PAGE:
1. Local transformers – As more customers who are serviced by the same local transformer get EVs the risk of that transformer overloading rises. This will particularly be the case for smaller transformers. This will require distributors to monitor their local transformer loads more carefully. For pole-top transformers the solution is simpler as more pole-top transformers can be added to the system with fewer customers on each. For pad-mounted transformers the simplest solution will be to replace the transformer with a larger one. We have already done this in a few cases and are also moving to a larger transformer as the standard for new installations.
  2. Primary Wiring – Some of the primary wiring may not be large enough for the higher local demand if it was sized based on standard household demands. These will not be easy to upgrade as the wiring is connected to all the local transformers and can be buried.
  3. System transformers – If the load on the distributor system gets too high then the transformers feeding it will need to be upgraded. These are expensive pieces of equipment with a total replacement cost of several million.

Transmission Grid Impacts

The potential impact of EV growth on the transmission system will depend on where the incremental generation required to supply this demand is located. If the increased demand is offset by generation on the local grid (likely a combination of solar power and storage) then the impact on the transmission grid could be minimal. If the increased generation is larger transmission connected generation, such as solar farms, wind farms, hydro dams and small modular nuclear reactors, then the transmission grid will need to grow. This will be a challenge for a number of reasons:

  • Many transmission lines have been hemmed in by urban developments. There is little room for expansion making upgrades both more challenging and more costly.
  • There has been a deliberate effort to control the cost of transmission over the past 20 years by limiting its growth. The decline in grid demand since 2007 has added to this necessity. Moving to a strategy of expansion will take an adjustment for Hydro One, the government, the regulators and the public.
  • There has been opposition to growth in the transmission grid from those that do not want transmission lines near where they live. Approaches will need to be developed to meet these concerns while still allowing for the needed growth.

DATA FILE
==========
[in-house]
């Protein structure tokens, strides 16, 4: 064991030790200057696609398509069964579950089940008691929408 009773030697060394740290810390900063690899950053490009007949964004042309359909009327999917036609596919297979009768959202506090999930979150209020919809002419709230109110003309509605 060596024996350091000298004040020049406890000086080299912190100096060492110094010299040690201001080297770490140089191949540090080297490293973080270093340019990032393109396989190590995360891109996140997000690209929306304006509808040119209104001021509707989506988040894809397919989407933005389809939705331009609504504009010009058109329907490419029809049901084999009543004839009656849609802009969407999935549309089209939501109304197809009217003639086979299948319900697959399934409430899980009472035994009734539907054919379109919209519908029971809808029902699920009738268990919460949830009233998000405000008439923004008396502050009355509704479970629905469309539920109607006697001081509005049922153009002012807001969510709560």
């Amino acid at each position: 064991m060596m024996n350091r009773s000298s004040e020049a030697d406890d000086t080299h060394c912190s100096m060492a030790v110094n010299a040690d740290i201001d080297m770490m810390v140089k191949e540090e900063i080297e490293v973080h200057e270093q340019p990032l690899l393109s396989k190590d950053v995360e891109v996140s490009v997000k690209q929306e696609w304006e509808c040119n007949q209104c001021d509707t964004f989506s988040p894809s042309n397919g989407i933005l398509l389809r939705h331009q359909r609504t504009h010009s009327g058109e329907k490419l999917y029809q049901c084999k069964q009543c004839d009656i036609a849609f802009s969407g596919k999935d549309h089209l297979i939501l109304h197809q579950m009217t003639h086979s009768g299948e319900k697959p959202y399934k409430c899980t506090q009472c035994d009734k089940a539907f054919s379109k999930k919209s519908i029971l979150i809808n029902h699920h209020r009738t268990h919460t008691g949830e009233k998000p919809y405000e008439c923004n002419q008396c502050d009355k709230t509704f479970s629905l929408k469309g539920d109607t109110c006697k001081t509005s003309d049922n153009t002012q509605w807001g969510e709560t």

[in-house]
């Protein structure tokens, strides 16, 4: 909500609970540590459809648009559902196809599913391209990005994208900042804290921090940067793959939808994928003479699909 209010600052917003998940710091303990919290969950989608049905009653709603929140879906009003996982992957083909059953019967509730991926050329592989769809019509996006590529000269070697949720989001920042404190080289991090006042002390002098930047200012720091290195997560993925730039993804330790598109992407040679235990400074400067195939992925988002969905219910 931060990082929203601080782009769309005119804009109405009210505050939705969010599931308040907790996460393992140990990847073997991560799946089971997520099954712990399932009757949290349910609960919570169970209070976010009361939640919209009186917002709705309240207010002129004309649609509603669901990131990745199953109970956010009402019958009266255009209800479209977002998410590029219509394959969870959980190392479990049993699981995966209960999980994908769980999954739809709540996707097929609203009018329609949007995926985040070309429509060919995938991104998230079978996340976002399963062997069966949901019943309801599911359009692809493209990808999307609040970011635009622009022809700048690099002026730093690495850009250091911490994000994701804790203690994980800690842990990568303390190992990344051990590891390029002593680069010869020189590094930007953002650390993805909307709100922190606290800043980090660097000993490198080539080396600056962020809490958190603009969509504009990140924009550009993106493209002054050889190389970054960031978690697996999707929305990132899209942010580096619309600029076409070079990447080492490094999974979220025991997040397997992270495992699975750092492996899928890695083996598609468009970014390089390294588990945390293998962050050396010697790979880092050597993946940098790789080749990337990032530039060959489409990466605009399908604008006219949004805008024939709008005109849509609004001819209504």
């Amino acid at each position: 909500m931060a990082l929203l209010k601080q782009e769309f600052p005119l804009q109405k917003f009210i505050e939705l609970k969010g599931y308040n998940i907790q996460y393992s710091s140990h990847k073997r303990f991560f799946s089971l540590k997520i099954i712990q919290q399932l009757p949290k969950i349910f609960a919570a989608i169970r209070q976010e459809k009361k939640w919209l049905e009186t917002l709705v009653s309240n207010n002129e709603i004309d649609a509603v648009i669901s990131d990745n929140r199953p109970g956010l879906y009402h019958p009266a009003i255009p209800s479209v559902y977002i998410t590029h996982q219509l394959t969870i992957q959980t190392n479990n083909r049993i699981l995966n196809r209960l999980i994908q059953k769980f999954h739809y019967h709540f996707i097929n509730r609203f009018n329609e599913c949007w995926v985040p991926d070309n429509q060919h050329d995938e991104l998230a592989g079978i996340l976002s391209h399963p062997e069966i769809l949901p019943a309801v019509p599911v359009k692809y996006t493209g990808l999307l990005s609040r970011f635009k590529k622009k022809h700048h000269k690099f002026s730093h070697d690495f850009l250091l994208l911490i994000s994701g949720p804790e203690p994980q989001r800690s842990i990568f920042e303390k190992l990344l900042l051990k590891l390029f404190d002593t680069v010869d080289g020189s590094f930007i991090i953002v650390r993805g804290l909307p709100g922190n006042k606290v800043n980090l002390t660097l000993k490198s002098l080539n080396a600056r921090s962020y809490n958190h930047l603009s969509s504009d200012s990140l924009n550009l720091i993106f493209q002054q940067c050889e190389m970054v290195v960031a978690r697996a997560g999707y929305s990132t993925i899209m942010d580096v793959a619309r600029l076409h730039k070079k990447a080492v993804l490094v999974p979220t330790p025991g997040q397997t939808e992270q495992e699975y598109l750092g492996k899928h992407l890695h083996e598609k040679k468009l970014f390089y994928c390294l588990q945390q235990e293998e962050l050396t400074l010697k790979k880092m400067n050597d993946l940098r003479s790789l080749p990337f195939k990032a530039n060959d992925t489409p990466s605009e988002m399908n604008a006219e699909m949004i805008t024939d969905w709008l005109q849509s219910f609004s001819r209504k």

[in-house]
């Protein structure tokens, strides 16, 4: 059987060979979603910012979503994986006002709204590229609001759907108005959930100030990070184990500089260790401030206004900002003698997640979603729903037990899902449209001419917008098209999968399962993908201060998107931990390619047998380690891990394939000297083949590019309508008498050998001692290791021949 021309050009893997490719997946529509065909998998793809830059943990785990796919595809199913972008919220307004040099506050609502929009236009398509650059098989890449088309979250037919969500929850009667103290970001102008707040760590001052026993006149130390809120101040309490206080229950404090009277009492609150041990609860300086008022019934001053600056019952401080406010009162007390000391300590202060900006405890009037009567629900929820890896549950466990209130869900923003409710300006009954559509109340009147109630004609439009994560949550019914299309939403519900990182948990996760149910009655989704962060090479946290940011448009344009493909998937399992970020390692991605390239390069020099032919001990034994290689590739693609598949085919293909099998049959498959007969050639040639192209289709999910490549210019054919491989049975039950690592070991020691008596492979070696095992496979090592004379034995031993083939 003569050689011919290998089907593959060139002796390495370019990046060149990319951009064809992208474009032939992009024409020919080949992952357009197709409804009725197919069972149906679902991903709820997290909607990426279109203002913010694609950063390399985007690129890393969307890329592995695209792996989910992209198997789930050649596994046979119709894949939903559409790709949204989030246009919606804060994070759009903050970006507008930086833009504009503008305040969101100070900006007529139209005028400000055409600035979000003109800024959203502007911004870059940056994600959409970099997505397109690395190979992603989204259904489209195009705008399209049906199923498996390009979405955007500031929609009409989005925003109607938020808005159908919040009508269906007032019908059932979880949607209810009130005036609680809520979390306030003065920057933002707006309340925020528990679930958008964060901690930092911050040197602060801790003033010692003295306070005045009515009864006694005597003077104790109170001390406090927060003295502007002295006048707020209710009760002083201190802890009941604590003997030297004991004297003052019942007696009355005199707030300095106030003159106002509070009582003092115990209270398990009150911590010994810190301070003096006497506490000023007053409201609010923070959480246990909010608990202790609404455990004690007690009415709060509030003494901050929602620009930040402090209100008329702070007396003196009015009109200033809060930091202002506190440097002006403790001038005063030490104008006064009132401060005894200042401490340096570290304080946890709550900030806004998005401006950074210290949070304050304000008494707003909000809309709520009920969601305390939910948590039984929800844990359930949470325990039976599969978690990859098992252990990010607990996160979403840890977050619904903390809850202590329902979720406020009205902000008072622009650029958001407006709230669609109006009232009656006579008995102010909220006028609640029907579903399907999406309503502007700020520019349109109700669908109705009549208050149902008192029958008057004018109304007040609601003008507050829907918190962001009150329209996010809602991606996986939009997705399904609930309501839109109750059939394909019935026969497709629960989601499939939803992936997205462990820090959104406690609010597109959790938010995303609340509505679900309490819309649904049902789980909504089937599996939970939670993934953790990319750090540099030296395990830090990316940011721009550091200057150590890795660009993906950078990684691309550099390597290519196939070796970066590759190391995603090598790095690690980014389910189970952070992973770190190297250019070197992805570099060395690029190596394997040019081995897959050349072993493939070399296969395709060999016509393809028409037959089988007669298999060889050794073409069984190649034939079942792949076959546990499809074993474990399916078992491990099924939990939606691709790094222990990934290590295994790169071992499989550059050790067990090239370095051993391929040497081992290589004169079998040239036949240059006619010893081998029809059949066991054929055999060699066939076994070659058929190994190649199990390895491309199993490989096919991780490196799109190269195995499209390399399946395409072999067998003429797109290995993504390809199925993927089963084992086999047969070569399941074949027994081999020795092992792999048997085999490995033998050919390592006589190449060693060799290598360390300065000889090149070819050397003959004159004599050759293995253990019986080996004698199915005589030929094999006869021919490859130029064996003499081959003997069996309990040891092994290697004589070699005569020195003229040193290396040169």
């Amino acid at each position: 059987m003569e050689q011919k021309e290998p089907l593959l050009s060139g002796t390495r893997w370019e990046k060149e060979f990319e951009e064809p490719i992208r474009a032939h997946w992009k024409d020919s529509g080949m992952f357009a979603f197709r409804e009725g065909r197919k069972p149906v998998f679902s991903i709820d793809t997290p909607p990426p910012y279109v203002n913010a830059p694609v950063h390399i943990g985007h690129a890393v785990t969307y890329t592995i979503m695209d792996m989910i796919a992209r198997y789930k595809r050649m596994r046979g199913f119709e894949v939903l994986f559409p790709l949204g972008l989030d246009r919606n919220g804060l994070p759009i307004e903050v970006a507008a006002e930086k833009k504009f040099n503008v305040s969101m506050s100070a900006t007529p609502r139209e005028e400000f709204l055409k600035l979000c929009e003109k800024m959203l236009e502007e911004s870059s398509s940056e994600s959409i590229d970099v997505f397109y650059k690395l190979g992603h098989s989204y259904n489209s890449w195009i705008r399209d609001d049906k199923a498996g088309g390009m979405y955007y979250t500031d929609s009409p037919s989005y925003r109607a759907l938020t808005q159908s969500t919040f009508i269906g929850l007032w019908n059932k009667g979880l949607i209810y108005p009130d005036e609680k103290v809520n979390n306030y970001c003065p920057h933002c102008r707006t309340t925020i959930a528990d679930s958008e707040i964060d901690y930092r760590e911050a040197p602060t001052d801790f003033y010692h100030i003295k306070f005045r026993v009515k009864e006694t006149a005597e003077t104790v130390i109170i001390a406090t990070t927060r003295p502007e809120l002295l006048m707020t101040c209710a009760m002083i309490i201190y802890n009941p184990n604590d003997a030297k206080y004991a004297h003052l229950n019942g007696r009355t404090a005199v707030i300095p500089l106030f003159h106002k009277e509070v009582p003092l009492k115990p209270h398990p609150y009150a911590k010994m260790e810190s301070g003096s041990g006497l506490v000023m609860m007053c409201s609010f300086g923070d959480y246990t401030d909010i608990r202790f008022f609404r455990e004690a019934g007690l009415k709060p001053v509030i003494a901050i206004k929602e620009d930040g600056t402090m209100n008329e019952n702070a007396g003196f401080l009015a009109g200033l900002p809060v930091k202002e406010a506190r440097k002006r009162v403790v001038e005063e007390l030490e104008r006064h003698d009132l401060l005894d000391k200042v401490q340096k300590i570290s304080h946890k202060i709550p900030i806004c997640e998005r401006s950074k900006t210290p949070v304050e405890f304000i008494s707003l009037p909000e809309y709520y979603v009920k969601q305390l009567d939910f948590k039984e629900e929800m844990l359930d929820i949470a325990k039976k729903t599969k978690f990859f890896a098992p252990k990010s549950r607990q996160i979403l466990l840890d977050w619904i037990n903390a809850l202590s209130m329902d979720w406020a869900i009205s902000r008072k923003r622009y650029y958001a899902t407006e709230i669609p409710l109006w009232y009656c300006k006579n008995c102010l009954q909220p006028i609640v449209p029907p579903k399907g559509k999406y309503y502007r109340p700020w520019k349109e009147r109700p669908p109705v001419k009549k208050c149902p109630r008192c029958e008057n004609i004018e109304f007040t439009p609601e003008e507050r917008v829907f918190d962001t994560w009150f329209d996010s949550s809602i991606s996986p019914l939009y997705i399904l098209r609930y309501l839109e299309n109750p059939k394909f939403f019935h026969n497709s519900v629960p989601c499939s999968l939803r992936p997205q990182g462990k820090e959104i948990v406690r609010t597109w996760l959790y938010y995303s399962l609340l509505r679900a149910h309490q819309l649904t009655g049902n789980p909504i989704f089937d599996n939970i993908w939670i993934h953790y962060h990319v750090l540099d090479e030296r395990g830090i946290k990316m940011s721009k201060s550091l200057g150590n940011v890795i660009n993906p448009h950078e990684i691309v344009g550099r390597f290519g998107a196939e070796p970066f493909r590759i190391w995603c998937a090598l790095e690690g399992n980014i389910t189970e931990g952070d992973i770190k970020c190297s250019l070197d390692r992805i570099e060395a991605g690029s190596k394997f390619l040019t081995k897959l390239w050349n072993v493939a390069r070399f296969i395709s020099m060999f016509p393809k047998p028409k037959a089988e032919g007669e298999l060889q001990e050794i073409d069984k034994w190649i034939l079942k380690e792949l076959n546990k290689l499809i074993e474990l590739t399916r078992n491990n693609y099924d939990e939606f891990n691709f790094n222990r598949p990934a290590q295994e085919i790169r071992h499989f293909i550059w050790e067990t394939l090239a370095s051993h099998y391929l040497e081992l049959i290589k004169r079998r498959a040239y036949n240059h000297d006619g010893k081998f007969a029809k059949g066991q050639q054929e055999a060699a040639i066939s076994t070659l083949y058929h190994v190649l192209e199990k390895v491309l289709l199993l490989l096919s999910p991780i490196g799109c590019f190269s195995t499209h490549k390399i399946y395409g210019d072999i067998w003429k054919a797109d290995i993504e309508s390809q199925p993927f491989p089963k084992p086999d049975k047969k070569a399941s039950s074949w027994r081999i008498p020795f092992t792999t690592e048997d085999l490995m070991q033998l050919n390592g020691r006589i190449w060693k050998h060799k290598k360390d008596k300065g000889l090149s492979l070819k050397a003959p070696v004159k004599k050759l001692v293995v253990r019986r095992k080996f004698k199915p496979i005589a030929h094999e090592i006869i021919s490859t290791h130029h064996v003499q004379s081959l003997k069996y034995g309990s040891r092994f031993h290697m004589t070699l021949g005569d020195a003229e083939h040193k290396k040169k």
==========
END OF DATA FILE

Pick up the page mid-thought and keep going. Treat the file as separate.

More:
• Transmission lines need to operate with more redundant capability than distribution lines due to how vital they are and to the challenges of performing maintenance. This means growth in demand will have a bigger impact on the need for new and upgraded lines. It also means that performing these upgrades will be more difficult as the lines cannot be out of service while the upgrades are happening except in a very controlled and planned manner.
  • Any upgrades in the voltages of transmission lines would require all the transformers connected to those lines also be replaced. This is not simple or cheap.
  • Hydro One has the capability to design and build the needed lines. The approval processes are very long with considerable uncertainty. These processes may need to be accelerated or the risk of demand growing faster than supply can manage becomes very real.

The actual result will likely be a mix of the two. Larger scale generation is still cheaper on a cost per kWh basis. However, once you factor in the transmission costs the local generation starts to become viable. The challenge then comes the ability of the local distribution grid to handle the additional generation or to enhance this capability in a cost-efficient fashion. This is all very doable, just not easy or cheap. The good news is that all this growth means lots of additional revenue to pay for these investments.

1 thought on “Electric Vehicles and the Grid

  1. Yes – the one assumption we cannot make is that all vehicles will be charging at the same time! The odds of this happening are very low. Also EV transition will take time and not happen overnight giving time plan and do upgrades where needed.
    The grid will be fine – it comes down to good management and monitoring the local demand.